Yoga, A Quest to discover life

Jan 16th, 2018
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Interview with Johanna Sambucini

Johanna Sambucini, is a down-toearth Dominican/Italian beauty embodying the heart and spirit of a true champion. On top of being a Fitness model, Integrative Nutrition Holistic Health Coach, Multi Style Yoga Practitioner & Teacher, an MBA Cum Laude Graduate, this pageant allstar, is truly bringing her moniker of “City of Dreams” to life, asana journal interviewed her about her yoga journey.

Tell us about your first yoga class experience?

The first Yoga class I took was in NYC at a studio called Yoga to the People about 6 years ago. I took a Hot Vinyasa Yoga class and I really enjoyed it, but at the time I didn’t really understand what Yoga truly was. I honestly considered it more of a workout class than anything else. I then started taking classes in different studios, with different instructors, trying new styles to see which fit me best. I started taking a couple of workshops and read books on Yoga so that I could get a Yoga, A Quest to discover life Interview with Johann Sambucini better understanding and deepen my spiritual and physical practice.

It took me 2 years to find the right style and teacher for me. I even talked to people to see what they recommended, until I found a little gem right in New York City: Dharma Yoga! There was something about this place that felt so special to me as soon I walked in the door. I realized I had found my Guruji. I remember I took a beginner class because I was so intimidated by Sri Dharma Mittra’s Master Class. I felt I wasn’t ready. But walking out of the studio after that class felt truly amazing. I felt grounded, happy and felt like I belonged there.

After 2 months of taking Dharma for beginners, I decided to take some private classes to work on my alignment and progress into inversions. After a few months I felt ready to try Sri Dharma’s Master class and boy was it challenging- but so amazing. Being in Sri Dharma Mittra’s presence was an honor. What I loved about his 90 minute asana class was that he incorporated challenging asana practice along with pranayama, yoga nidra and short discussions about raja yoga, which was something that a lot of yoga studios didn’t offer. At 78 he still continues to teach, demo some of his impressive postures and inspire individuals from all over the world.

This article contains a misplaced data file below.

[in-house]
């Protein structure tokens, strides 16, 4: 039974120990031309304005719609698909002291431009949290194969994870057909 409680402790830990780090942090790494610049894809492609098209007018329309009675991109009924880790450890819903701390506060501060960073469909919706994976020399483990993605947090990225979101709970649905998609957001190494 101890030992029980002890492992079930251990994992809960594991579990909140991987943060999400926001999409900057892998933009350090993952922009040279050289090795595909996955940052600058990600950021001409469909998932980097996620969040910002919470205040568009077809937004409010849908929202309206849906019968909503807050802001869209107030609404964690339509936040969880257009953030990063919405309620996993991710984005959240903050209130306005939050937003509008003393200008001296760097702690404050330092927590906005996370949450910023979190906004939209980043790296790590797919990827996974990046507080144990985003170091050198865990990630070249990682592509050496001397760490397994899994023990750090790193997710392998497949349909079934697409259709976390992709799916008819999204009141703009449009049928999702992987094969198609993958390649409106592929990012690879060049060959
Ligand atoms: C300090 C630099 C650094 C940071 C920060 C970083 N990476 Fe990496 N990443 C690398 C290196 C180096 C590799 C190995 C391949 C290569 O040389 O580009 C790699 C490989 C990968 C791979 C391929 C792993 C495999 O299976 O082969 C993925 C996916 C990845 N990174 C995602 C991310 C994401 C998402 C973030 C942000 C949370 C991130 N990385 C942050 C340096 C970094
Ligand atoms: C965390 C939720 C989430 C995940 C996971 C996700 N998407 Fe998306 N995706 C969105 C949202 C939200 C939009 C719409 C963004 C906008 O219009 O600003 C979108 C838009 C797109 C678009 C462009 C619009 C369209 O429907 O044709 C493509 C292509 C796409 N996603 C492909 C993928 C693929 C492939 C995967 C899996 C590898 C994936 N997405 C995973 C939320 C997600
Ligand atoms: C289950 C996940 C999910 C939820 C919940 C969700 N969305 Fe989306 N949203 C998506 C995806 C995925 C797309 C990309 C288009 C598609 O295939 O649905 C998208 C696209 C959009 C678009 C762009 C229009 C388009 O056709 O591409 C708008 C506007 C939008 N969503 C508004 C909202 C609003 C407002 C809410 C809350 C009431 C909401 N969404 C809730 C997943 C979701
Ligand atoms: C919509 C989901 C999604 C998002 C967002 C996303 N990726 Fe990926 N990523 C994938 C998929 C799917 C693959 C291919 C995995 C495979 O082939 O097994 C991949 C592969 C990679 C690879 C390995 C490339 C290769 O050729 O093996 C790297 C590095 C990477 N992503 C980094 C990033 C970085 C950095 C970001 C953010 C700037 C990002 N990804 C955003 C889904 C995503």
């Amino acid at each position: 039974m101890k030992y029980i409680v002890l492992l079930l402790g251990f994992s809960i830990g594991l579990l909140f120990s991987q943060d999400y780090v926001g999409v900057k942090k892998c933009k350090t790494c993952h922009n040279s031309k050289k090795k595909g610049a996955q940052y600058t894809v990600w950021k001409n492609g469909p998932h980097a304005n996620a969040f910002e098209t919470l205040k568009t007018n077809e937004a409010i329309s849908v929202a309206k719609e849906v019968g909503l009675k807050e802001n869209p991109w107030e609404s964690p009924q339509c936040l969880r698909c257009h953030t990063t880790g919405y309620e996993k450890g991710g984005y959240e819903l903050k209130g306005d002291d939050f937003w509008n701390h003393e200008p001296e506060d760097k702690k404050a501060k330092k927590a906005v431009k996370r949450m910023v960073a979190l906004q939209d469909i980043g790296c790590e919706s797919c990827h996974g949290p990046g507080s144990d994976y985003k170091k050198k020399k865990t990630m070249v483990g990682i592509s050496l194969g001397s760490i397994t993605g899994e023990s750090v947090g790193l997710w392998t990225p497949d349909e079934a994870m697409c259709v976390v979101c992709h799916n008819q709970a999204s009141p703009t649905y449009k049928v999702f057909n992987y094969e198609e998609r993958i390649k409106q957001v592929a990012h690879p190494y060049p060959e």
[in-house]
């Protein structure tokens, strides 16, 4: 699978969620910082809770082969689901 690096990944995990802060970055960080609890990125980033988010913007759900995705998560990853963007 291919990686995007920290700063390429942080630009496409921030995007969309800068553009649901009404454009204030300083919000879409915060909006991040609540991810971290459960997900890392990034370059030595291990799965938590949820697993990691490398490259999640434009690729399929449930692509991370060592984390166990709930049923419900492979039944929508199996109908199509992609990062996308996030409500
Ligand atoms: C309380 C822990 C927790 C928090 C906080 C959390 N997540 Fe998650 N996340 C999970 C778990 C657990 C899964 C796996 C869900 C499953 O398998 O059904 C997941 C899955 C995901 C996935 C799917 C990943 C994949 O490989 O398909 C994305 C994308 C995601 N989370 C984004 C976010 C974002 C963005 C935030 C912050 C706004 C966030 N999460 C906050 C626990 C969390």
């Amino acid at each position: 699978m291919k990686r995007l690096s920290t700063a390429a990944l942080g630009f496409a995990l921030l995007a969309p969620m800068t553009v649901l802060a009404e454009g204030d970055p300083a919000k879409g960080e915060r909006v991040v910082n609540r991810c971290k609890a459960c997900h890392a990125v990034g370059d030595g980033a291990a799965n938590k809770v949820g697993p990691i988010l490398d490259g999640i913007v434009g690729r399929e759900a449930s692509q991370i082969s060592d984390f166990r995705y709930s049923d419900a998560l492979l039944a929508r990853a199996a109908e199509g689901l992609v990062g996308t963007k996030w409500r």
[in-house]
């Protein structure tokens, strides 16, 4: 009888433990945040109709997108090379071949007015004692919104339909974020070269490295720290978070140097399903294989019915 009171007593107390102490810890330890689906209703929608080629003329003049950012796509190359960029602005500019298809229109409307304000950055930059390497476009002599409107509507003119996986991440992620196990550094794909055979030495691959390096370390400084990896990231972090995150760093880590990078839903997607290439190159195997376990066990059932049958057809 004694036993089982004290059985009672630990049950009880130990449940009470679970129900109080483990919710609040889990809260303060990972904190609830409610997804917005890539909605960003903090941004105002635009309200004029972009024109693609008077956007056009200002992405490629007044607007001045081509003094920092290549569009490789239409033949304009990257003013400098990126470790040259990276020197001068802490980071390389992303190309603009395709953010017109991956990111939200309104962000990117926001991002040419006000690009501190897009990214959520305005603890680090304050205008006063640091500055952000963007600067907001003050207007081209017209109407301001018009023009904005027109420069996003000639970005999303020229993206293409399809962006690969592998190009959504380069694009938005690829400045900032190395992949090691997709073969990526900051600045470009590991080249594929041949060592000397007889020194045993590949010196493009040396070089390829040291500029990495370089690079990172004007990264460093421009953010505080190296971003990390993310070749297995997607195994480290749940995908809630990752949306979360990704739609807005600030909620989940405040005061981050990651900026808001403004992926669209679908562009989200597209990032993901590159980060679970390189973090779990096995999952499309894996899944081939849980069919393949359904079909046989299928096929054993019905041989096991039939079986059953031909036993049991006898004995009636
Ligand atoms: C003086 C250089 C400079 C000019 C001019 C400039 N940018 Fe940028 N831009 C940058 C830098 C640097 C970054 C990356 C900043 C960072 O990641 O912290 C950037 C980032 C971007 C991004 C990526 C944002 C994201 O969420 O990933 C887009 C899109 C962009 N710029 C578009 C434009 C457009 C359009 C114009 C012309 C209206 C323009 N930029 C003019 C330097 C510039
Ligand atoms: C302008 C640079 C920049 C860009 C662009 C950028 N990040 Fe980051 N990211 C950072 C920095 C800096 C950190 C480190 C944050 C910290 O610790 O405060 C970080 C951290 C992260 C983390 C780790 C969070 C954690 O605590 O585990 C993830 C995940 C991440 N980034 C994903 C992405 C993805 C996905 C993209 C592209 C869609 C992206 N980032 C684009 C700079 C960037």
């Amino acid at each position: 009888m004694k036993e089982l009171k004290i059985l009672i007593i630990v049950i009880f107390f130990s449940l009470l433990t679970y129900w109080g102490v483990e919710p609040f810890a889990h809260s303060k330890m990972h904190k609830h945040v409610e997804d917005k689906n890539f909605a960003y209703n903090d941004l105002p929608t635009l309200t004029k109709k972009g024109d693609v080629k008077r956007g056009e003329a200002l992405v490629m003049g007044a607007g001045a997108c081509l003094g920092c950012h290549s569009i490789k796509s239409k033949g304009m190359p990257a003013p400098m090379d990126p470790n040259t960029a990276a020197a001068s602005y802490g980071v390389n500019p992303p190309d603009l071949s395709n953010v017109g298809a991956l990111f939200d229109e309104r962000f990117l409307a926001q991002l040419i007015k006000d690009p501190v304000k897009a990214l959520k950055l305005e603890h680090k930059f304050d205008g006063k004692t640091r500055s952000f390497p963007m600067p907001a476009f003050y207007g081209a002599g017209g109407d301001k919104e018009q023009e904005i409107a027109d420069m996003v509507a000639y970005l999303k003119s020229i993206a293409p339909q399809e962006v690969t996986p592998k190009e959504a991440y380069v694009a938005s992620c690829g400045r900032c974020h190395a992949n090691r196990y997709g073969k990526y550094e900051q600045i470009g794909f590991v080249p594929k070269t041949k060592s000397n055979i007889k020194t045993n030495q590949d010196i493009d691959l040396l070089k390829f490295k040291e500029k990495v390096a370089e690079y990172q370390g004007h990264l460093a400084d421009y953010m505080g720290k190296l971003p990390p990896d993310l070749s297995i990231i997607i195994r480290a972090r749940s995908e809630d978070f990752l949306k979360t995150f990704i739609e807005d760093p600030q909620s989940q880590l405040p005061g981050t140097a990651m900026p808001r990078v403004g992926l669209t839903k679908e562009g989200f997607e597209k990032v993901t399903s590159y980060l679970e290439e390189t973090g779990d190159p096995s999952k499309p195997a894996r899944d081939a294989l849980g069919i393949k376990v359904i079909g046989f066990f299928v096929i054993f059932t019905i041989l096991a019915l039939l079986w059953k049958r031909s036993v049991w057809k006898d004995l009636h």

I am currently finishing up his 500hr Teacher Training. Today I continue to practice a fusion of styles that incorporate Dharma Yoga, Ashtanga Vinyasa, Iyengar, Thirumoolar’s Ashtanga Yoga and Budokon (Yogic martial arts).

Tell us about a few teachers who have influenced your yoga journey the most?

I believe that as a yoga practitioner it’s important to practice not just one style of yoga but to branch out to other styles as well. Whether you want to work on your asana practice, breath and meditation through hatha, alignment focus and injury prevention from Iyengar, self discipline and physical challenge though ashtanga vinyasa, or energy power through Kundalini; each style of yoga offers amazing benefits.

I have done a few teacher trainings to deepen my personal practice and to learn more about other styles of yoga and its Gurus. I am a teacher but I will always be a student to further my knowledge.

Its hard to say which teachers have influenced my yoga journey because I have come across so many wonderful and inspiring individuals. Traditional Teachers such as Sri Dharma Mittra, Dr Asana Andiappan, and books I have read on BKS Iyengar and Pattabhi Jois have definitely influenced me, but also modern teachers such as Ana Forrest, Cameran Shayne and Kino McGregor.